Guinea-Bissau legislative election, 2004
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A legislative election was held in Guinea-Bissau on March 28, 2004. The election had been repeatedly postponed due to political and financial chaos in the country, and due to the coup d'état which overthrew President Kumba Ialá in September 2003.
The former ruling party, the African Party of Independence of Guinea and Cape Verde (PAIGC), won the largest number of seats (45) but did not win a majority. Former President Yala's party, the Party for Social Renovation (PRS), came second with 35 seats. The PAIGC reached an agreement with the PRS for its legislative support (a previous attempt at reaching a deal with the United Social Democratic Party, which won 17 seats, failed), and in May the new parliament was sworn in, with PAIGC leader Carlos Gomes Júnior becoming prime minister.
Although voting reportedly took place on time in the interior of Guinea-Bissau, it was delayed in much of Bissau, the capital, as electoral materials were delivered late to many polling stations. The National Electoral Commission ordered the polling stations that opened late to remain open past the scheduled end of voting to ensure that everyone would have a chance to vote. About a third of polling stations in Bissau reportedly never opened on the day of the election, and these stations were ordered to open on the following day, March 29.
Over 100 international observers were present for the election. The United Nations, the Economic Community of West African States (ECOWAS), the Community of Portuguese Language Countries, and La Francophonie sent observers, as did Portugal, Russia and the United States.
|African Independence Party of Guinea and Cape Verde (Partido Africano da Independência de Guiné e Cabo Verde)||145,316||33.88||45|
|Party for Social Renewal (Partido para a Renovaçao Social)||113,656||26.50||35|
|United Social Democratic Party (Partido Unido Social Democrático)||75,485||17.60||17|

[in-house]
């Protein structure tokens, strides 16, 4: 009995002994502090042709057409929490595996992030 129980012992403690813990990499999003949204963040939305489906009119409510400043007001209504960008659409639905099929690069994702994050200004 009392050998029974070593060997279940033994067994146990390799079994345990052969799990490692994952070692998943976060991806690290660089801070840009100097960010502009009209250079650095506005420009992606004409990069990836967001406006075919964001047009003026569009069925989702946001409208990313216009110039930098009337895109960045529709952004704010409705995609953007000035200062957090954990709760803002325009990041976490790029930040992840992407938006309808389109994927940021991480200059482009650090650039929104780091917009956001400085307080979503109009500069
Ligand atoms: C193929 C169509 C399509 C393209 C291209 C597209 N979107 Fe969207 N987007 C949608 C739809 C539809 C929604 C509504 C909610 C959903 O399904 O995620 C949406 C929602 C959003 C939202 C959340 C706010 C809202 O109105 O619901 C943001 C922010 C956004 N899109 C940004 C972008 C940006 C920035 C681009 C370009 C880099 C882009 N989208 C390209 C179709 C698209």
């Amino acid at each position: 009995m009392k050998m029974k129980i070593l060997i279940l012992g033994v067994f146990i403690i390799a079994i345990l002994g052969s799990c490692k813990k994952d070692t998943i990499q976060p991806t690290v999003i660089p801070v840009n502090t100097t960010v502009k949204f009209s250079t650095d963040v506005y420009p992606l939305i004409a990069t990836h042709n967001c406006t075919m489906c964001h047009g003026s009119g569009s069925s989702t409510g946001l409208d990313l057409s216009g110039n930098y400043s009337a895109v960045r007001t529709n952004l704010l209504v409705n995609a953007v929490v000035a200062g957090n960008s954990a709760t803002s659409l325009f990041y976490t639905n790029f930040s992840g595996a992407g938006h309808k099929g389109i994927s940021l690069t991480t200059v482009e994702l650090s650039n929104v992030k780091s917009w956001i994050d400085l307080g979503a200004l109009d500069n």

|United Platform (Plataforma Unida)||20,700||4.83||-|
|Electoral Union (União Eleitoral)||18,354||4.28||2|
|Democratic Socialist Party (Partido Democrático Socialista)||8,789||2.05||-|
|Union for Change (União para a Mudança)||8,621||2.01||-|
|Resistance of Guinea-Bissau-Bafatá Movement (Resistência da Guiné-Bissau-Movimento Bafatá)||7,918||1.85||-|
|National Unity Party (Partido da Unidade Nacional)||6,260||1.46||-|
|United People's Alliance (Aliança Popular Unida)||5,817||1.36||1|
|National Union for Democracy and Progress (União Nacional para a Democracia e o Progresso)||5,042||1.18||-|
|Guinean Civic Forum-Social Democracy (Fórum Cívico Guineense-Social Democracia)||4,209||0.98||-|
|Guinean Democratic Movement (Movimento Democrático Guineense)||4,202||0.98||-|
|Manifest Party of the People (Partido do Manifesto do Povo)||3,402||0.79||-|
|Socialist Party of Guinea-Bissau (Partido Socialista da Guiné-Bissau)||1,167||0.27||-|
|Total (turnout 76.2%)||428,937||100.00||100|
|Total votes cast||460,254|
|Source: African Elections Database|
- "Elected parliament sworn in, new government to follow", IRIN, May 7, 2004.
- "Young technocrats prominent in new elected government", IRIN, May 13, 2004.
- "GUINEA-BISSAU: Election extended for second day after confusion in capital", IRIN, March 28, 2004.